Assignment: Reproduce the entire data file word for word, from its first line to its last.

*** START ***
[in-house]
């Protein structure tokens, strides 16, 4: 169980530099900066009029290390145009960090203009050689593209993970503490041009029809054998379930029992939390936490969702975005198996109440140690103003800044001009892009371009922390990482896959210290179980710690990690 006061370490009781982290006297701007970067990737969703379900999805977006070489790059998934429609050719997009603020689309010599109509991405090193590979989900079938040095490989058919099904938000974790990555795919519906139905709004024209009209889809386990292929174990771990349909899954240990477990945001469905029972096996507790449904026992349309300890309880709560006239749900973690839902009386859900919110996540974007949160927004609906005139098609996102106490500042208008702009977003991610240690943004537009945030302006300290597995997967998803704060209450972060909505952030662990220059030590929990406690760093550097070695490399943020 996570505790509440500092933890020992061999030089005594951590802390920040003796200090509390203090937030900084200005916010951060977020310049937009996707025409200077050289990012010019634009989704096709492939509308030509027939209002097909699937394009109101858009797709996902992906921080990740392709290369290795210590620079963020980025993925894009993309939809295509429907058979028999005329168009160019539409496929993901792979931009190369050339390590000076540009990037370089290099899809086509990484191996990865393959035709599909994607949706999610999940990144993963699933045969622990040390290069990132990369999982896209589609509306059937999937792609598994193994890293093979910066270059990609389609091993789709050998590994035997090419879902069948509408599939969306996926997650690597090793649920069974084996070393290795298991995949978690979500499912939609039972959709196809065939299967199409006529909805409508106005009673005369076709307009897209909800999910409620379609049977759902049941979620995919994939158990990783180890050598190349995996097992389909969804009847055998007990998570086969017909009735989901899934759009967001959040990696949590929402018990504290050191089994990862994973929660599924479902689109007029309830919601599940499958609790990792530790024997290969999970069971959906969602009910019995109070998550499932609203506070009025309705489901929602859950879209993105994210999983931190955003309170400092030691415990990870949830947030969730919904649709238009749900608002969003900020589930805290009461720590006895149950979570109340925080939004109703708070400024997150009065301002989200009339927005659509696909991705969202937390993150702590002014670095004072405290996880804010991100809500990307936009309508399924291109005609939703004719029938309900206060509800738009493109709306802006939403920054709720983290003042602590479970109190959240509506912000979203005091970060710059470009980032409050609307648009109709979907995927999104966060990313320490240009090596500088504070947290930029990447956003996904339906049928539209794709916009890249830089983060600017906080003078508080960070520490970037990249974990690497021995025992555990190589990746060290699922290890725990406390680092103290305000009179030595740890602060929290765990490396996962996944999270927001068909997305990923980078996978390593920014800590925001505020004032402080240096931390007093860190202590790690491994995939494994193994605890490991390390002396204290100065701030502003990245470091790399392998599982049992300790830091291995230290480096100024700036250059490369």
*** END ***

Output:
[in-house]
């Protein structure tokens, strides 16, 4: 169980530099900066009029290390145009960090203009050689593209993970503490041009029809054998379930029992939390936490969702975005198996109440140690103003800044001009892009371009922390990482896959210290179980710690990690 006061370490009781982290006297701007970067990737969703379900999805977006070489790059998934429609050719997009603020689309010599109509991405090193590979989900079938040095490989058919099904938000974790990555795919519906139905709004024209009209889809386990292929174990771990349909899954240990477990945001469905029972096996507790449904026992349309300890309880709560006239749900973690839902009386859900919110996540974007949160927004609906005139098609996102106490500042208008702009977003991610240690943004537009945030302006300290597995997967998803704060209450972060909505952030662990220059030590929990406690760093550097070695490399943020 996570505790509440500092933890020992061999030089005594951590802390920040003796200090509390203090937030900084200005916010951060977020310049937009996707025409200077050289990012010019634009989704096709492939509308030509027939209002097909699937394009109101858009797709996902992906921080990740392709290369290795210590620079963020980025993925894009993309939809295509429907058979028999005329168009160019539409496929993901792979931009190369050339390590000076540009990037370089290099899809086509990484191996990865393959035709599909994607949706999610999940990144993963699933045969622990040390290069990132990369999982896209589609509306059937999937792609598994193994890293093979910066270059990609389609091993789709050998590994035997090419879902069948509408599939969306996926997650690597090793649920069974084996070393290795298991995949978690979500499912939609039972959709196809065939299967199409006529909805409508106005009673005369076709307009897209909800999910409620379609049977759902049941979620995919994939158990990783180890050598190349995996097992389909969804009847055998007990998570086969017909009735989901899934759009967001959040990696949590929402018990504290050191089994990862994973929660599924479902689109007029309830919601599940499958609790990792530790024997290969999970069971959906969602009910019995109070998550499932609203506070009025309705489901929602859950879209993105994210999983931190955003309170400092030691415990990870949830947030969730919904649709238009749900608002969003900020589930805290009461720590006895149950979570109340925080939004109703708070400024997150009065301002989200009339927005659509696909991705969202937390993150702590002014670095004072405290996880804010991100809500990307936009309508399924291109005609939703004719029938309900206060509800738009493109709306802006939403920054709720983290003042602590479970109190959240509506912000979203005091970060710059470009980032409050609307648009109709979907995927999104966060990313320490240009090596500088504070947290930029990447956003996904339906049928539209794709916009890249830089983060600017906080003078508080960070520490970037990249974990690497021995025992555990190589990746060290699922290890725990406390680092103290305000009179030595740890602060929290765990490396996962996944999270927001068909997305990923980078996978390593920014800590925001505020004032402080240096931390007093860190202590790690491994995939494994193994605890490991390390002396204290100065701030502003990245470091790399392998599982049992300790830091291995230290480096100024700036250059490369």